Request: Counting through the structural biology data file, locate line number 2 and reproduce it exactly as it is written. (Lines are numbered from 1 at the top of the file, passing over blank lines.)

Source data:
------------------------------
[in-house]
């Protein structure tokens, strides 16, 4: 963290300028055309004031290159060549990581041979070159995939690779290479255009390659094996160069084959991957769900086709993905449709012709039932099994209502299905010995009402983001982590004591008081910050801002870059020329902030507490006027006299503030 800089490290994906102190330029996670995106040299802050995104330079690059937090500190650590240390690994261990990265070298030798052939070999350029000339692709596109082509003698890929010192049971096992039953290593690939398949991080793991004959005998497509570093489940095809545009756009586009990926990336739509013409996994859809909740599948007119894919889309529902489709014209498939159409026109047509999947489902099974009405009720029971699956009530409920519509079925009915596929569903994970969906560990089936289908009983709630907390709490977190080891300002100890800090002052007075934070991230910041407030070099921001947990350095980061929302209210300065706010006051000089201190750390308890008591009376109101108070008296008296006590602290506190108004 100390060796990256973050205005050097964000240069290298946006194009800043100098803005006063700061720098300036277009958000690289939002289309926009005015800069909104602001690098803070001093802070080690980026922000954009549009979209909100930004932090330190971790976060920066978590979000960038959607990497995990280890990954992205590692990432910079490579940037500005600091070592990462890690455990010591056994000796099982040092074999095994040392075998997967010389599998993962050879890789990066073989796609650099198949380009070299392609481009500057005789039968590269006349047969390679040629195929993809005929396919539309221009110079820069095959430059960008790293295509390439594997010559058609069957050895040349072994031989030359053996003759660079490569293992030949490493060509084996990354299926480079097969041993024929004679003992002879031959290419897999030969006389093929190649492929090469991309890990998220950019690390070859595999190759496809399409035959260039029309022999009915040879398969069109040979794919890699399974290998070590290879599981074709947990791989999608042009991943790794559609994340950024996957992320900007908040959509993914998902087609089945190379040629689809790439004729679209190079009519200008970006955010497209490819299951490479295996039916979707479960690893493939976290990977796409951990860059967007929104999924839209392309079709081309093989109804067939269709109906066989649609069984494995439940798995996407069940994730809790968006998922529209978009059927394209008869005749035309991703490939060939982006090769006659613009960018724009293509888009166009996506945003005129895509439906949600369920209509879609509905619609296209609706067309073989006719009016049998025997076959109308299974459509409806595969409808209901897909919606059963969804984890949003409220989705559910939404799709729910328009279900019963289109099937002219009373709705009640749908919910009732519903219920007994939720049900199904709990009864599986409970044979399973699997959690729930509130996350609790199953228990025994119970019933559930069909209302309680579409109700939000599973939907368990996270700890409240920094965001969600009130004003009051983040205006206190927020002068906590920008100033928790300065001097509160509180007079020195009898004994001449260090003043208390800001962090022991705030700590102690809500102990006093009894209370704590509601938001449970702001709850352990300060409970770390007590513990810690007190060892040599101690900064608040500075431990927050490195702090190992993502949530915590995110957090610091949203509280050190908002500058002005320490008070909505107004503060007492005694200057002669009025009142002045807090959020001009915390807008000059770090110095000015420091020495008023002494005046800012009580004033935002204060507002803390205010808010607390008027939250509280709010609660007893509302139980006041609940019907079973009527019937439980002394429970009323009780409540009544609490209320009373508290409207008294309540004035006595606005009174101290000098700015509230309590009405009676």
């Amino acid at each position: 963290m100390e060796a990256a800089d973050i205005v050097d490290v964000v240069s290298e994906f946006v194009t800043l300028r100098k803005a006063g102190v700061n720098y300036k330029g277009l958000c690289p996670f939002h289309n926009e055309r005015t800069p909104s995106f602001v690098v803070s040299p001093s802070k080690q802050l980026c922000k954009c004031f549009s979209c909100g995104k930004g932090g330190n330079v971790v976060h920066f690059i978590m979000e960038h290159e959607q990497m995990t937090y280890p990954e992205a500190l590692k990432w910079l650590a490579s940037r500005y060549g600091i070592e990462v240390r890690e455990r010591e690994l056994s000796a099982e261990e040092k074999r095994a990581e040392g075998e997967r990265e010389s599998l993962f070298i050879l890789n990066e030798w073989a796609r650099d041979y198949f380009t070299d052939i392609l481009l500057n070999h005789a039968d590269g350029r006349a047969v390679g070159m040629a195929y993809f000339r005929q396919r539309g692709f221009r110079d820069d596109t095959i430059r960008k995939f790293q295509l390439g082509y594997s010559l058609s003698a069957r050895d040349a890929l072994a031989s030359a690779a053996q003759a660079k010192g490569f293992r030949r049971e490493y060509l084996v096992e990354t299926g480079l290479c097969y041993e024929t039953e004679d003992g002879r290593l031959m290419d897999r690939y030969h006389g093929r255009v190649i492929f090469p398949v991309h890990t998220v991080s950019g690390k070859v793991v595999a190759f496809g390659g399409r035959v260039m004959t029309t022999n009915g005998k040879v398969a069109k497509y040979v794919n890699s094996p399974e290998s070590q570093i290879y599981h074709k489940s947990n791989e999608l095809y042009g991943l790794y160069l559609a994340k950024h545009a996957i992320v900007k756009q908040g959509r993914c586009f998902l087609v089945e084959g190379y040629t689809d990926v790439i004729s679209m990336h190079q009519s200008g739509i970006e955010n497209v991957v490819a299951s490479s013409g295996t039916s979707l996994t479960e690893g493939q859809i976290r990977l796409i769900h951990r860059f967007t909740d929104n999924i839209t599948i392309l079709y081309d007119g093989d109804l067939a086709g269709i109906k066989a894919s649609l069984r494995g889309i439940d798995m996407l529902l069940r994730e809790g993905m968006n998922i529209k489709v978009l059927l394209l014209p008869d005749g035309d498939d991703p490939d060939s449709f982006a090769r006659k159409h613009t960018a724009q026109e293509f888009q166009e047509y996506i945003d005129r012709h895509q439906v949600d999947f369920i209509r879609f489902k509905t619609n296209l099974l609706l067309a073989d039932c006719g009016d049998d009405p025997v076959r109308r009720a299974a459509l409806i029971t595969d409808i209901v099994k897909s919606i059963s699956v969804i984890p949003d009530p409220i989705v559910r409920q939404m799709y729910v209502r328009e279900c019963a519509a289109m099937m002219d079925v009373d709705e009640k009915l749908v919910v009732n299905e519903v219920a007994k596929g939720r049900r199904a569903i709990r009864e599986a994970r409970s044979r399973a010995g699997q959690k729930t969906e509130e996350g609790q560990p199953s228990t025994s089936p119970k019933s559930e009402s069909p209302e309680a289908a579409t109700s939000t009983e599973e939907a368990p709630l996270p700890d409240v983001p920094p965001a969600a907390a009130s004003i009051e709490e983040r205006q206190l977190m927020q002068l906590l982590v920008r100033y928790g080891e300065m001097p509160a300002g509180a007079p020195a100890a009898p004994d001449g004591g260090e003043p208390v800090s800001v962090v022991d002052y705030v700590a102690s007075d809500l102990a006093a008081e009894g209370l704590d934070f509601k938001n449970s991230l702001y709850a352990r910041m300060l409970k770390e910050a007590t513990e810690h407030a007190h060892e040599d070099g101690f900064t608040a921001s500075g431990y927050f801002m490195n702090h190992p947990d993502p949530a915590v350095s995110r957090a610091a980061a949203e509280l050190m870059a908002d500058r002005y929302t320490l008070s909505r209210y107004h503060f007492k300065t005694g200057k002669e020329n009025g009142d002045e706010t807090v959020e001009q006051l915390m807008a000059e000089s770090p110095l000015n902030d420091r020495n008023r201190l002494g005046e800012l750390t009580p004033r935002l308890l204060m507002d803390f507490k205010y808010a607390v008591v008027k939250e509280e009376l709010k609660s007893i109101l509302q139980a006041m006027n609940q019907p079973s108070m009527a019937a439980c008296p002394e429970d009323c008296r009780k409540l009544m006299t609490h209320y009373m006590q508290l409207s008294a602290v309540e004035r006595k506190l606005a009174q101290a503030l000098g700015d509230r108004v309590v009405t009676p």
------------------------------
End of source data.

């Protein structure tokens, strides 16, 4: 963290300028055309004031290159060549990581041979070159995939690779290479255009390659094996160069084959991957769900086709993905449709012709039932099994209502299905010995009402983001982590004591008081910050801002870059020329902030507490006027006299503030 800089490290994906102190330029996670995106040299802050995104330079690059937090500190650590240390690994261990990265070298030798052939070999350029000339692709596109082509003698890929010192049971096992039953290593690939398949991080793991004959005998497509570093489940095809545009756009586009990926990336739509013409996994859809909740599948007119894919889309529902489709014209498939159409026109047509999947489902099974009405009720029971699956009530409920519509079925009915596929569903994970969906560990089936289908009983709630907390709490977190080891300002100890800090002052007075934070991230910041407030070099921001947990350095980061929302209210300065706010006051000089201190750390308890008591009376109101108070008296008296006590602290506190108004 100390060796990256973050205005050097964000240069290298946006194009800043100098803005006063700061720098300036277009958000690289939002289309926009005015800069909104602001690098803070001093802070080690980026922000954009549009979209909100930004932090330190971790976060920066978590979000960038959607990497995990280890990954992205590692990432910079490579940037500005600091070592990462890690455990010591056994000796099982040092074999095994040392075998997967010389599998993962050879890789990066073989796609650099198949380009070299392609481009500057005789039968590269006349047969390679040629195929993809005929396919539309221009110079820069095959430059960008790293295509390439594997010559058609069957050895040349072994031989030359053996003759660079490569293992030949490493060509084996990354299926480079097969041993024929004679003992002879031959290419897999030969006389093929190649492929090469991309890990998220950019690390070859595999190759496809399409035959260039029309022999009915040879398969069109040979794919890699399974290998070590290879599981074709947990791989999608042009991943790794559609994340950024996957992320900007908040959509993914998902087609089945190379040629689809790439004729679209190079009519200008970006955010497209490819299951490479295996039916979707479960690893493939976290990977796409951990860059967007929104999924839209392309079709081309093989109804067939269709109906066989649609069984494995439940798995996407069940994730809790968006998922529209978009059927394209008869005749035309991703490939060939982006090769006659613009960018724009293509888009166009996506945003005129895509439906949600369920209509879609509905619609296209609706067309073989006719009016049998025997076959109308299974459509409806595969409808209901897909919606059963969804984890949003409220989705559910939404799709729910328009279900019963289109099937002219009373709705009640749908919910009732519903219920007994939720049900199904709990009864599986409970044979399973699997959690729930509130996350609790199953228990025994119970019933559930069909209302309680579409109700939000599973939907368990996270700890409240920094965001969600009130004003009051983040205006206190927020002068906590920008100033928790300065001097509160509180007079020195009898004994001449260090003043208390800001962090022991705030700590102690809500102990006093009894209370704590509601938001449970702001709850352990300060409970770390007590513990810690007190060892040599101690900064608040500075431990927050490195702090190992993502949530915590995110957090610091949203509280050190908002500058002005320490008070909505107004503060007492005694200057002669009025009142002045807090959020001009915390807008000059770090110095000015420091020495008023002494005046800012009580004033935002204060507002803390205010808010607390008027939250509280709010609660007893509302139980006041609940019907079973009527019937439980002394429970009323009780409540009544609490209320009373508290409207008294309540004035006595606005009174101290000098700015509230309590009405009676």